Fever-Tree’s (FEVR) co-founder Charles Rolls has announced he will step down from the company’s board in June.
Rolls, who sits on the board as non-executive deputy chairman, will leave at the next annual general meeting on 4 June.
He said he will remain a “great supporter” and “significant shareholder” in Fever-Tree, leaving the business in “robust health” and led by an “inspirational CEO”.
“Co-founding and developing the Fever-Tree brand has been the focus for an immensely satisfying 17 years of business life, from the idea, through to selling our first case, and on to the millions we now sell worldwide,” he added.
“Fever-Tree deals in a world of best before dates and I am happy to be stepping down before I reach mine.”
Tim Warrillow, CEO and co-founder of the mixers brand, added he will miss working alongside his partner, while chairman Bill Ronald thanked Rolls for his “valued contribution”.
Ronald said: “As one of the co-founders of FeverTree, Charles’s entrepreneurial vision and passion has been integral to the success of the company as it has grown to become the no. 1 premium mixer brand across the globe.”
Food inflation accelerated to 1.8% in April, up from 1.1% in March, according to April’s BRC Nielsen Shop Price Index.
The rise in food inflation puts it above the 12- and 6-month average price increases of 1.5% and 1.5%, respectively and is the highest inflation rate since June 2019.
Fresh Food inflation accelerated to 1.0% in April, up from 0.4% in March. Ambient Food inflation accelerated to 3.0% in April, up from 2.0% in March, which is the highest inflation rate since April 2019.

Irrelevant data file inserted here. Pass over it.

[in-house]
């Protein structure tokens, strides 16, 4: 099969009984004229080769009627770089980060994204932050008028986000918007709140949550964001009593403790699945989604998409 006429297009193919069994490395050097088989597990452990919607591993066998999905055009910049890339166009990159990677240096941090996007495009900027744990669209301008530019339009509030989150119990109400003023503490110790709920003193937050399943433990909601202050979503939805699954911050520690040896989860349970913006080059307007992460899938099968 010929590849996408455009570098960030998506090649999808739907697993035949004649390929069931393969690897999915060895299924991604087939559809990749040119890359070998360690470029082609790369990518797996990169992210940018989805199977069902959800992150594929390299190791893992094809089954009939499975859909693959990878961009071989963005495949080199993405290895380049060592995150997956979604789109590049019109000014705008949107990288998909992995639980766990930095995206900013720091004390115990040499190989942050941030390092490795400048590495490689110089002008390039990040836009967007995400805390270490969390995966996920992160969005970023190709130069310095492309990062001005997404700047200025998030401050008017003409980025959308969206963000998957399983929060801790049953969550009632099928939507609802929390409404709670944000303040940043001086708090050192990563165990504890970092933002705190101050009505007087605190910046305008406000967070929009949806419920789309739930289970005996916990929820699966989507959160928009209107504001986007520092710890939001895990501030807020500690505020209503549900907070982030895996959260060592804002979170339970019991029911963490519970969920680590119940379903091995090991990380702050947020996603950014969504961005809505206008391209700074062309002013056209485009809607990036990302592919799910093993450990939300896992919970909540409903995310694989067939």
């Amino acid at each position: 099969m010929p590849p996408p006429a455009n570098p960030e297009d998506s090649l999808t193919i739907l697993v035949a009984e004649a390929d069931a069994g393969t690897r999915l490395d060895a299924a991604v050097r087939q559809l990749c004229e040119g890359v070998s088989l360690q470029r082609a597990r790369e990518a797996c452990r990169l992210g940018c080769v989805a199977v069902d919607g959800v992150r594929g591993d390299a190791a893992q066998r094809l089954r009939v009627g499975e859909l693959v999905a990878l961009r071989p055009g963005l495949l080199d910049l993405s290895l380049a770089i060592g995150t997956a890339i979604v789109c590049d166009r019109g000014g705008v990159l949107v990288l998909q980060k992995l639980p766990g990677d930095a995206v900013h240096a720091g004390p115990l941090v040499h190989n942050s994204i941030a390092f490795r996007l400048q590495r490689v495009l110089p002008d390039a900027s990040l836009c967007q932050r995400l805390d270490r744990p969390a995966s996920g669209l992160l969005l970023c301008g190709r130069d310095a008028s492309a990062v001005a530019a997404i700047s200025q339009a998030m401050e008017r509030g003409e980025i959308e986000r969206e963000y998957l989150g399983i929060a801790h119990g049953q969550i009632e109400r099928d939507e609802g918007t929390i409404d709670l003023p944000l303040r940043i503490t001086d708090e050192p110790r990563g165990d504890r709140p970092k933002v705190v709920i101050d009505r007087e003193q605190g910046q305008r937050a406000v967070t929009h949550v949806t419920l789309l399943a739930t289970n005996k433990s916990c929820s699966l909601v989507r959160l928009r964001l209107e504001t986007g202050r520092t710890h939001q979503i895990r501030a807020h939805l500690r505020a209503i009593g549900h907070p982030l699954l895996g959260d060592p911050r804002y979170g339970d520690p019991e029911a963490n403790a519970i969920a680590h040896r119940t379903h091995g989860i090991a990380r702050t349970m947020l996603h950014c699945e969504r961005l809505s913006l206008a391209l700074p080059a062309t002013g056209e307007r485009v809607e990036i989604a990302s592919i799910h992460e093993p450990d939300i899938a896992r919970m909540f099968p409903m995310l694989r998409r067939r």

Overall shop prices fell by 1.7% in April compared to a 0.8% decrease in March, which is the highest rate of decline since January 2017.
Non-Food prices fell sharply by 3.7% in April compared to a decline of 1.9% in March.
BRC CEO Helen Dickinson commented: “Overall, Shop Prices fell in April, with a larger drop in Non-Food prices outweighing the rise in Food inflation. Food retailers offered fewer promotions this April as they worked to discourage the consumer stockpiling of the previous month, pushing food inflation slightly above average.
“Retailers who remain open face rising costs from implementing social distancing measures, protective equipment and rising import prices, yet they continue to deliver great value on their products. With the UK facing months of economic uncertainty and the prospect of rising job losses, many customers have cut right back on spending. A speedy economic recovery is key to rebuilding consumer confidence, but businesses cannot do it alone. The Government has demonstrated great support for the industry and they must be ready to take measures to revive consumer demand after lockdown has lifted.”
Mike Watkins, Head of Retailer and Business Insight, Nielsen added: “Across the supermarkets, there has been a reduction of promotions to help availability as well as some supply chain constraints, which has led to a small increase in shop prices primarily in ambient foods. With such a significant disruption to shopping behaviour, the industry continues to do a marvellous job in helping to feed the nation in these difficult times.”
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